All three books were maintained and published by the Hungarian Church History Encyclopedia Working Community (METEM) and the Historia Ecclesiastica Hungarica Foundation (HEH).
The event was moderated by historian István Zombori, emeritus museum director and secretary of METEM.
The Honorary Bishop of Astrik of Várszegi, the Archbishop of Emeritus of Pannonhalma, the President of METEM greeted the audience with a message.
In his introductory remarks, Szilveszter E. Vizi, former president of the Hungarian Academy of Sciences and president of the Friends of Hungary Foundation, said that he considered it the task of the Foundation to continuously cultivate relations with all those who are interested in Hungary. It holds several events each year; internetes English and with German-language websites it regularly informs it of major political, economic, cultural and sporting events. Thus, he also sponsored his Italian-themed volumes in Italy, in English and Hungarian on Cardinal Mindszenty, and in Italian, which provided a kind of ecclesiastical reading of Hungarian history.
The first book contains the studies of the well-deserved Hungarian Chief Pastor of Italy, László Imre Németh, About Hungarians in Italy 1924–2014 with the title. The book was presented by Professor József Pál, Deputy Rector of the University of Szeged, who was the Scientific Director of the Hungarian Academy in Rome when the author became the Rector of the Pontifical Hungarian Institute. László Németh held this position for 13 years, at the same time he was a church counselor at the Hungarian Embassy in Szentszék, and a Roman agent at the Hungarian Catholic Episcopal Conference; Between 2000 and 2020 he was the pastoral coordinator of Hungarian Catholics living in Italy, between 2011 and 2020 he was the president of the St. Stephen’s Foundation in Rome and the director of the St. Stephen’s House. His research interests include the twentieth-century history of Hungarian Catholic emigration in Italy, as well as the Italian activities of Cardinal Mindszenty and the processing of the legacy of Prelate József Zágon.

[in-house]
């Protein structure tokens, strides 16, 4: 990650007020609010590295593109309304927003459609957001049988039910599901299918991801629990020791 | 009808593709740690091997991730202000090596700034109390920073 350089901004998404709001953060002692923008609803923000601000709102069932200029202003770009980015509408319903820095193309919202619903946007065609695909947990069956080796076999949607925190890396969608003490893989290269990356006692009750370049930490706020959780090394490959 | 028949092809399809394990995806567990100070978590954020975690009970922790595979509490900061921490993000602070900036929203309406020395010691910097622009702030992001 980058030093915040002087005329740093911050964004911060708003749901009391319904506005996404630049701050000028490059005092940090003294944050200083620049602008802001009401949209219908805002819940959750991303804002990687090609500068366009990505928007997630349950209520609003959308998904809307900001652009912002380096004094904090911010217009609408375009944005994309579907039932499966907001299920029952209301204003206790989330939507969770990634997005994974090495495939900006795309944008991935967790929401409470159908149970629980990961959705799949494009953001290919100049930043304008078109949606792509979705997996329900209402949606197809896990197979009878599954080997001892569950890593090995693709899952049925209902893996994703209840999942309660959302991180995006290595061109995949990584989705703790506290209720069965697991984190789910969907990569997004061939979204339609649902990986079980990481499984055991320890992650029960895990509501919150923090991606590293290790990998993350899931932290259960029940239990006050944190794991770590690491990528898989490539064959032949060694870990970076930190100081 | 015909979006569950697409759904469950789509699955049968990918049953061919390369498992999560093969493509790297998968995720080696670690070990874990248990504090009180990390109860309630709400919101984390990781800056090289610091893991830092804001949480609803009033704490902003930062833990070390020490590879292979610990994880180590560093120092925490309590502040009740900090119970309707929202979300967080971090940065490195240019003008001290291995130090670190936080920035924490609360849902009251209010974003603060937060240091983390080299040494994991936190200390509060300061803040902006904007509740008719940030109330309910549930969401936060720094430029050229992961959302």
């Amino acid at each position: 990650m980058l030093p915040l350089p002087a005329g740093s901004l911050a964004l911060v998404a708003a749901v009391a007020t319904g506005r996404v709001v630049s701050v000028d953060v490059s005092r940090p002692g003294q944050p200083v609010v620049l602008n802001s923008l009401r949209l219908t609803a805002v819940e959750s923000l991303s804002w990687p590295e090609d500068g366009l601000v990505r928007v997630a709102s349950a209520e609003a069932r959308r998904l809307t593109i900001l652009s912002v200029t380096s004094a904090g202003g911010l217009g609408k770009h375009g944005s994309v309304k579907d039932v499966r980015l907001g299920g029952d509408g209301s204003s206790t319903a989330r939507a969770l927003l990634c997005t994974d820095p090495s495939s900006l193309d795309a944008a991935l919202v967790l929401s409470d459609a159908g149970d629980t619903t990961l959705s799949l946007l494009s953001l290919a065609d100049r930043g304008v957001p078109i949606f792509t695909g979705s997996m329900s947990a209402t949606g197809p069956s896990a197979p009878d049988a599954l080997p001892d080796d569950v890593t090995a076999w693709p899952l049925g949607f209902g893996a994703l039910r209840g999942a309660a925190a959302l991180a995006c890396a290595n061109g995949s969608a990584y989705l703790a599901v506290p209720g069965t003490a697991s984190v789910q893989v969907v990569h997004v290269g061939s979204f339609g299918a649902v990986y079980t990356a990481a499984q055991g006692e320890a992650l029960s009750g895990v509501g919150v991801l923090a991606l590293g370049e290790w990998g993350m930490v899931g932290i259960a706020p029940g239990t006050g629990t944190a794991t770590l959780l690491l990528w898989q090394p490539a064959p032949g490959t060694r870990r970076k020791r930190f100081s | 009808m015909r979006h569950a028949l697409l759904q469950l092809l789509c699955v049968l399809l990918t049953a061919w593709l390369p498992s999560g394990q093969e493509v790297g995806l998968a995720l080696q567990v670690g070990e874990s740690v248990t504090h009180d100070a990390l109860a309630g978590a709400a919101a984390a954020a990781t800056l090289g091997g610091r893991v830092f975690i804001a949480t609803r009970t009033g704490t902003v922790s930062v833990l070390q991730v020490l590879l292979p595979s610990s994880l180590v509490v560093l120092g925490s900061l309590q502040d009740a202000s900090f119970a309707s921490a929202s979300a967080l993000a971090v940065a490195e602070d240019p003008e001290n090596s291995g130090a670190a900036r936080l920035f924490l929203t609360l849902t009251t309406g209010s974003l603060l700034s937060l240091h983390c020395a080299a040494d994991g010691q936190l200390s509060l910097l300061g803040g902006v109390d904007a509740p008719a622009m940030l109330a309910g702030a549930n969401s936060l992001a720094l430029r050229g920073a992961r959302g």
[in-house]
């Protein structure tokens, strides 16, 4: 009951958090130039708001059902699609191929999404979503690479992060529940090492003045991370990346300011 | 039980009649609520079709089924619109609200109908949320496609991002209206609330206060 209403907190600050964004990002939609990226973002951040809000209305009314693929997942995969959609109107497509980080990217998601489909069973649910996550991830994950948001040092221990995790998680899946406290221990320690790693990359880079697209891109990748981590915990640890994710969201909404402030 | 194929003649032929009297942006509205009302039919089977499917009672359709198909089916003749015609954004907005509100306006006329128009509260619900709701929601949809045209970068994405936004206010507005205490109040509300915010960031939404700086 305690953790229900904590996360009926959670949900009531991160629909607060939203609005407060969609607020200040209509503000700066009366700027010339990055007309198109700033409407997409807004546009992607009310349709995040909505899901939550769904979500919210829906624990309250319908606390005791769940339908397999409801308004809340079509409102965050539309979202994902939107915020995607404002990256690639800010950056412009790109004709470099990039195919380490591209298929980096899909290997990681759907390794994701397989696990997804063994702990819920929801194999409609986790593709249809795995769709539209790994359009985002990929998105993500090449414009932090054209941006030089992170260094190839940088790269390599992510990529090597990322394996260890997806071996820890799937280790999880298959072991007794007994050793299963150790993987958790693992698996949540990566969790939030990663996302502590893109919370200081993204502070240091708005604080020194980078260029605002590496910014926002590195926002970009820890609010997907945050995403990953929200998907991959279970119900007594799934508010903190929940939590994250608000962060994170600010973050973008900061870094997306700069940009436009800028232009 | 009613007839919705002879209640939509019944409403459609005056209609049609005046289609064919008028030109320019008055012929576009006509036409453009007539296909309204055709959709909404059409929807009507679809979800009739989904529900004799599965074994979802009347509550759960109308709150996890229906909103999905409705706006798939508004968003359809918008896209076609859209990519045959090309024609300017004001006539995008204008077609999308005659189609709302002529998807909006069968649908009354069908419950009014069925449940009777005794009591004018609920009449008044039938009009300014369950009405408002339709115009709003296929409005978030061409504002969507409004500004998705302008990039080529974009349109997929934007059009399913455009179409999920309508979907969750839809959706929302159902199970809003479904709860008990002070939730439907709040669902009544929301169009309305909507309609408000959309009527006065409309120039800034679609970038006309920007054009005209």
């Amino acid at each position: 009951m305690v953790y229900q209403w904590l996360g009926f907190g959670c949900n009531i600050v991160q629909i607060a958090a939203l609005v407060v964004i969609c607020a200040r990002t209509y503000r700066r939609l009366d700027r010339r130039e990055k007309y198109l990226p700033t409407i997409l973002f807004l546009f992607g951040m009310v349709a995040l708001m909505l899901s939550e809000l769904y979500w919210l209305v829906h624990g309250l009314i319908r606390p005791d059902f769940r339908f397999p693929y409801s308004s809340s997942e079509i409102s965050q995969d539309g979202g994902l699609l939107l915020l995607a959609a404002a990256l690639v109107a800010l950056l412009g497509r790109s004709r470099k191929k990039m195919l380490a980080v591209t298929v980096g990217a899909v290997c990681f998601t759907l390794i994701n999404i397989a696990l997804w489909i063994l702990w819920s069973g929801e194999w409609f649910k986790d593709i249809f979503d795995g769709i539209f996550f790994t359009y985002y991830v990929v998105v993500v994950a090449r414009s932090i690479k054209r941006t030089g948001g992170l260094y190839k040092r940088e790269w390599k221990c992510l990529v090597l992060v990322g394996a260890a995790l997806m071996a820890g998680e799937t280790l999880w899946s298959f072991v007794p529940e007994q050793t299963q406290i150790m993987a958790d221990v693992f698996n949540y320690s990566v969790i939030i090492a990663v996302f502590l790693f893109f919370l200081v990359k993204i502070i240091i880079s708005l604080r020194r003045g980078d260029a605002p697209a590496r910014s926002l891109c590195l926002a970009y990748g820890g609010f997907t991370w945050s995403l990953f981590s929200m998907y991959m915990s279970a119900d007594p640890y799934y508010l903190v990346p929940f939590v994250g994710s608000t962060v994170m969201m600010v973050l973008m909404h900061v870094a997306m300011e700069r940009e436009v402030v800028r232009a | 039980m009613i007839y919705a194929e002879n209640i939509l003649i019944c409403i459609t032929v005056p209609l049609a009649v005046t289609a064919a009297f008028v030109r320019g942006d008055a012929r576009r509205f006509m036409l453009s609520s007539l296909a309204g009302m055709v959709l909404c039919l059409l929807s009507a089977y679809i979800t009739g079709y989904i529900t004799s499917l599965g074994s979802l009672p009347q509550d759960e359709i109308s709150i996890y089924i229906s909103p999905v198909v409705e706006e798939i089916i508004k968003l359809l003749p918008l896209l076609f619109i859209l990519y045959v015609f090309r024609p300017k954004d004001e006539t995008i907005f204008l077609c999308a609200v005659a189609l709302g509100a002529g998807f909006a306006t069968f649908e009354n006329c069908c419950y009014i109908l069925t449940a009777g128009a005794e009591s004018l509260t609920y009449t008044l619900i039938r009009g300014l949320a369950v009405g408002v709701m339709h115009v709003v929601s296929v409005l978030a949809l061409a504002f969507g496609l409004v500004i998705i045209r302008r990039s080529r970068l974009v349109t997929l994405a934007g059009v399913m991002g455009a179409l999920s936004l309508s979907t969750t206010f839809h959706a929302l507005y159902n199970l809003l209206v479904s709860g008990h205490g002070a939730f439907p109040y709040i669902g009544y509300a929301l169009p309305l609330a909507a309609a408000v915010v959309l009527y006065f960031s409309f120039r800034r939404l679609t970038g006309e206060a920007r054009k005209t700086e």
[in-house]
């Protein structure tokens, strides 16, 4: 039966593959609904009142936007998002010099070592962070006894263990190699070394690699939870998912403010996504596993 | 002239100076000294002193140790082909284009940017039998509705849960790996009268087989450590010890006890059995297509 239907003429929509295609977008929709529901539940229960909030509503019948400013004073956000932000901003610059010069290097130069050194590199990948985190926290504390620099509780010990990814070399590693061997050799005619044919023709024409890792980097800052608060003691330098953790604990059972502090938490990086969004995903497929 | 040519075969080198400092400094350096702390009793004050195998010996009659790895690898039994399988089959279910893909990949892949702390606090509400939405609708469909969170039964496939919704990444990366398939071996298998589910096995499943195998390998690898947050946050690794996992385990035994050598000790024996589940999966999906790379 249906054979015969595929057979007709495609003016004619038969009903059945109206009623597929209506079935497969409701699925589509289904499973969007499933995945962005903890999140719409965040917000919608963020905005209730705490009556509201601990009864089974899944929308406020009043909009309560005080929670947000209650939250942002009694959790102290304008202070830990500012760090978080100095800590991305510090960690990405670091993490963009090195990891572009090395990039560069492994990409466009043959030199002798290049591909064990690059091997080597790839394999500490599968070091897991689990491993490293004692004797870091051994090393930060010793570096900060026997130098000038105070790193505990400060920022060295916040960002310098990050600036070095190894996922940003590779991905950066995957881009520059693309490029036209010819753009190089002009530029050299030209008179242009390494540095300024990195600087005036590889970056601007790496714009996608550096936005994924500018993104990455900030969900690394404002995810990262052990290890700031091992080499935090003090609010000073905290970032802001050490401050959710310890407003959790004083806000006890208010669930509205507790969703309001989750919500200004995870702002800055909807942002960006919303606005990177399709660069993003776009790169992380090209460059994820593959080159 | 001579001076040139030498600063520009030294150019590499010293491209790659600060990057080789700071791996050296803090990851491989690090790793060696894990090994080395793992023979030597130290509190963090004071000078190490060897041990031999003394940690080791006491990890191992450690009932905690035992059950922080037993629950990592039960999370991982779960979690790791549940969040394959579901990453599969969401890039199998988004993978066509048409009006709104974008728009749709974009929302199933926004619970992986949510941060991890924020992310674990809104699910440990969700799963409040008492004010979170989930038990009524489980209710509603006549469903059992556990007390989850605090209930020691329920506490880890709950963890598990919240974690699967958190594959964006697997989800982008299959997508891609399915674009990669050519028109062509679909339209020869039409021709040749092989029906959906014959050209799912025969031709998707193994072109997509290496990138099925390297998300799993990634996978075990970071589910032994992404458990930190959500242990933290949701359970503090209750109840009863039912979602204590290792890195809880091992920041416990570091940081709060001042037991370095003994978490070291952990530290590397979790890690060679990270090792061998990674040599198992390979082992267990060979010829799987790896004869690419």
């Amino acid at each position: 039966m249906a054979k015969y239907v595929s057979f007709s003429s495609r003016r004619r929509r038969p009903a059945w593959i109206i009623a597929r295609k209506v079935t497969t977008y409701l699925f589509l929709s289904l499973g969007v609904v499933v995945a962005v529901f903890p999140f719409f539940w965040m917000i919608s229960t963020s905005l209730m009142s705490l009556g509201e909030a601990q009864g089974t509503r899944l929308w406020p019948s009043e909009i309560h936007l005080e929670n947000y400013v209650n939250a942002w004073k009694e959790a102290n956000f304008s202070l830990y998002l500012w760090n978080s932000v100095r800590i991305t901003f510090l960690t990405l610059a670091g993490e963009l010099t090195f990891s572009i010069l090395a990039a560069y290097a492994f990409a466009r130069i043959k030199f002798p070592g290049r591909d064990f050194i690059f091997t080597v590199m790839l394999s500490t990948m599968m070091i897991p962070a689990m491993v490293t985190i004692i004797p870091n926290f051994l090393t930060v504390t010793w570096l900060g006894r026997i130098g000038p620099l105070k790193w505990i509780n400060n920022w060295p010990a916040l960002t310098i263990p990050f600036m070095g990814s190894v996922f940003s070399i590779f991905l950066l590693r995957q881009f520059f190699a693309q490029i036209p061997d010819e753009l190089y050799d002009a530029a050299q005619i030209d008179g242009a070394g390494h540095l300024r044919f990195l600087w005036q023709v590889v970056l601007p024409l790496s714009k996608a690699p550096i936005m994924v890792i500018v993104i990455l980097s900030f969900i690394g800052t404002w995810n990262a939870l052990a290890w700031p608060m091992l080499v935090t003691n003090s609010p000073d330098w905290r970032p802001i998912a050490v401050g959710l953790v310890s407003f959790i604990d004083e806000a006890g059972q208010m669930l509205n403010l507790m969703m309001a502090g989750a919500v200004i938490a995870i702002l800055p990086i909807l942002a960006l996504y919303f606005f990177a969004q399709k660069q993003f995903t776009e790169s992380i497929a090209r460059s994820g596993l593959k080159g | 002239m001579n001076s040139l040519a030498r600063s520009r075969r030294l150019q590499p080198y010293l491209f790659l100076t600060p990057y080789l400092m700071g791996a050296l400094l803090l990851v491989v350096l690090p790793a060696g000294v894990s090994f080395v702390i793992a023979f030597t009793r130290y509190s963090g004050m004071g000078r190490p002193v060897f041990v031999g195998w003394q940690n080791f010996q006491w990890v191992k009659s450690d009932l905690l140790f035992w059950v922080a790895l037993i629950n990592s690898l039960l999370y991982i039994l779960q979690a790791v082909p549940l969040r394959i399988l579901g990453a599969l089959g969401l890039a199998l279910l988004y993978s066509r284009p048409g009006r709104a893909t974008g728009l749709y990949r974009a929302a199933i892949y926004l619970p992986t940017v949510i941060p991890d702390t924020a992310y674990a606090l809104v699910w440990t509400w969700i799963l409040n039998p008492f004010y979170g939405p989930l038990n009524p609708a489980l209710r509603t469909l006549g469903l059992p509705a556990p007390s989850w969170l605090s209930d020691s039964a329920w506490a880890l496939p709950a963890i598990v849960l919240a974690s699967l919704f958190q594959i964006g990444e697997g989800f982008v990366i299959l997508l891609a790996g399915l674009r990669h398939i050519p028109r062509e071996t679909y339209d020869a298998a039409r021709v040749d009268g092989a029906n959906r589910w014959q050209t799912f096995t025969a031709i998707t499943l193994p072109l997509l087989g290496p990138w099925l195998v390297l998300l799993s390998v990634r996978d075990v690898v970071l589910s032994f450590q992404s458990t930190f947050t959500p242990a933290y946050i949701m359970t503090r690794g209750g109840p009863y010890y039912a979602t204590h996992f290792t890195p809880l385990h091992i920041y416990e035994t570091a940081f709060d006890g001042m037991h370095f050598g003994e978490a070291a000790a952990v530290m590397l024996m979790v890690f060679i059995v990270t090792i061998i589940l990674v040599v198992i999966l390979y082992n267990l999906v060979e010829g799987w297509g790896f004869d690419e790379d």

The 22 studies in the volume, which are the subject of Italian-Hungarian relations from an ecclesiastical point of view, will be an important source for historians, complementing the research of secular historians not only van.
The second book – Cardinal John Sabo and Cardinal Mindszenty 1957–1971 – Mons. Cardinal John Sabo and Mindszenty – Edited by the Benedictine monk Ádám Somorjai, he examines the relationship between József Mindszenty and the former Hungarian parish priest of South Bend, Indiana, based on the source material found in the Mindszenty boxes of the US Embassy in Budapest. As his diplomat Emeritus Miklós Deák said in his presentation, Cardinal Mindszenty maintained a kind of controlled relationship with Sabo János during his stay at the embassy, who was able to get in touch with the prince-prince who had fled to the US embassy in Budapest through an American diplomat, one of South Benders. This relationship lasted for 14 years, from 1957 until his departure from the embassy (and even beyond), but so that Mindszenty could not read Sabo’s letters, the contact diplomat replied instead. In this way, Sabo regularly provided him with mass intentions, above which the cardinal was free. His main desire was to transfer this amount from the embassy building to St. Anthony’s money box through his confessor. The volume also provides a tabular statement of the amounts spent by U.S. diplomats.
Cardinal Mindszenty’s relationship with Sabo was crucial in sending the letter to Sabo through the American embassy, without permission, through Cardinal König, only asking him to arrange for his memoirs to be published. This launched the process that led first to the Vatican and then to Vienna, and from there to various stations of Hungarian emigration.
The third book is Ádám Somorjai’s OSB study volume in Italian, presented by Márk Aurél Érszegi, Chief Religious Diplomacy Adviser at the Ministry of Foreign Affairs and Trade. Ádám Somorjai first spent two years in Rome between 1984 and 1986, where he received his doctorate in moral theology. From 1993, his superiors again called him to Rome, where he worked in several positions, and from 1997, for twenty years, he worked for the Vatican Secretariat as a Hungarian rapporteur, a member of the German section, and then an archivist. Between 1992 and 2020, he published 24 in Italian in various Italian journals and collection books. These have now been published by the Foundation in one volume. THE Segnato dalla corona di Santo Stefano, Protore d’Ungheria (in the crown of St. Stephen the first king of Hungary) At the end of the Italian study volume there is a longer Hungarian summary, the author of the birth of each writing.
Although he did not have a main profile, he was repeatedly invited to give a lecture on historical topics in Hungary through personal acquaintances. He performed for the first time at the Hungarian Church History Study Week in Gazzada (near Varese, Milan) in 1990, followed by a conference on the occasion of St. Adalbert’s Millennium, a thousand years of Benedictine monasticism in Hungary, and Prince József Mindszenty.
Ádám Somorjai’s OSB research included the study of the holy, angelic and apostolic crowns, hence the title of the book: the foreign observer interprets Hungarian Christianity as the legacy of our first king, St. Stephen Mindszenty After the death of Pope Pius, he was called to the conclave in Rome by telegram, calling him Stephen instead of Joseph.
The author’s research points out that Mindszenty himself acted in defense of St. Stephen’s legacy against the forces of militant atheism; last but not least, Ádám Somorjai entered the monastery of St. Stephen as a Benedictine.
Source and photo: Hungarian Church History Encyclopedia Working Community